Grady Booch on the Future in Software Engineering
I was privileged to hear Grady Booch deliver a keynote on the Future in Software Engineering. Here are my notes of some important statements and interesting soundbytes.
- Software is an invisible thread, and hardware is the loom on which we weave the fabric of computing.
- Developing software is like making love: there are mechanics involved, but in the end its key element is love.
- (Regarding the use of computers at wartime): Computing is woven on the loom of sorrow.
- The entire history of software engineering is a rise in the levels of abstraction.
- Early structured methodologies were very waterfallish, because the risks of failure were very high.
- Dominant design enables the rise of platforms.
- Key principles of software engineering: Abstractions, separation of concerns, simplicity.
- The core system in the US IRS is written in IBM 360 assembly language.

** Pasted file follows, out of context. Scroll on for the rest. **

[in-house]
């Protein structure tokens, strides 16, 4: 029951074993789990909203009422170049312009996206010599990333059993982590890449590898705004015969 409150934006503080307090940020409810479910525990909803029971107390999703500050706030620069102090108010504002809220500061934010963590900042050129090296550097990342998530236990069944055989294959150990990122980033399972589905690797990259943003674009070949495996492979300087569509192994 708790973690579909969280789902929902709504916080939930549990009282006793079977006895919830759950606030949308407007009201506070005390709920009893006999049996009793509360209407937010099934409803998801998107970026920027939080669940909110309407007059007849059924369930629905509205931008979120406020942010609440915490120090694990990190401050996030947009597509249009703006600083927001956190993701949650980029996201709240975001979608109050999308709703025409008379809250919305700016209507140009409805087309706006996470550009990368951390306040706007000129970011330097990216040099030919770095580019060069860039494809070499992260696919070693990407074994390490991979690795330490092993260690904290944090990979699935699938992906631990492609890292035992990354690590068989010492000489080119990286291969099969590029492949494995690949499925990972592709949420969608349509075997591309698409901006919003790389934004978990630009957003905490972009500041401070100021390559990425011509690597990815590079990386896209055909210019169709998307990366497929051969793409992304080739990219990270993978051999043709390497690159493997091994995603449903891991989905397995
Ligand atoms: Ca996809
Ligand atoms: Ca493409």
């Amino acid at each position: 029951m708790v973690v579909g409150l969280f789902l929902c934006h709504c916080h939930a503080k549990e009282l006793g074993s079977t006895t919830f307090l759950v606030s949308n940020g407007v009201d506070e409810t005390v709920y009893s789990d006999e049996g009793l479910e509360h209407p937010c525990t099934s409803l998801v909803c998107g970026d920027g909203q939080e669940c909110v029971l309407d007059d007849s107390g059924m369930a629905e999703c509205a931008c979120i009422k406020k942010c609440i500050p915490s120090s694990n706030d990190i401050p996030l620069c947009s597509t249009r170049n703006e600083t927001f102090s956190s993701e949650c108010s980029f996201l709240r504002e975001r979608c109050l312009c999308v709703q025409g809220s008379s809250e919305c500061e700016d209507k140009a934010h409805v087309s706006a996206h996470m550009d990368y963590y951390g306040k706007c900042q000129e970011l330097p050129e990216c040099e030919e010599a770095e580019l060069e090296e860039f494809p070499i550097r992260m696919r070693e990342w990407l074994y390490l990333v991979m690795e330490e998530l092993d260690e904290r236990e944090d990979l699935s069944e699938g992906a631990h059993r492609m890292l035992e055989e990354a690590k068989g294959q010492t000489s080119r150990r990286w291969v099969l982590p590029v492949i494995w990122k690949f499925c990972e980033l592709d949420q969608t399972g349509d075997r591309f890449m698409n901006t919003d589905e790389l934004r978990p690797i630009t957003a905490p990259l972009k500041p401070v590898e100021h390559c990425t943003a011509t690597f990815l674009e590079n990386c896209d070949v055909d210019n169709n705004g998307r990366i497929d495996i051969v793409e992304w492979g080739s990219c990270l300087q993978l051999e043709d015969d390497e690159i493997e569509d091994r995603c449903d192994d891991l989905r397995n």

- Old code never dies: you have to kill it.
- My manager has the illusion of managing me, and I accept the illusion I can be managed.
- Every line of code you write has human and ethical implications, for we are changing the world we live in.
- You can't outsource innovation.
- It's easy to apply agile in small teams, but difficult to teams of teams.
- (Inside a GE MRI scanner): Oh my God I know the people who wrote the software for this! I'm really happy they used UML and formal methods.
- The fundamental premise of science is that the cosmos is understandable; the fundamental premise of our domain is that the cosmos is computable.
Grady continued by offering some important challenges for our field.
- There is no really need for new programming languages, apart from those that nonprogrammers can use.
- What can we do to better assist the work of teams?
- What are the best practices for systems of systems whose components are guaranteed unreliable and untrustworthy?
- What higher-order languages do we need for programming massive neural networks?
- You think debugging is hard now? Wait till you have to deal with systems that learn. How can we debug such systems?
The keynote finished with the following statements and a well-deserved standing ovation.
- Software is the invisible writing that whispers the stories of possibility to our hardware.
- It is a privilege to be software developer, because we change the world.
- It is a responsibility to be software developer, because we change the world.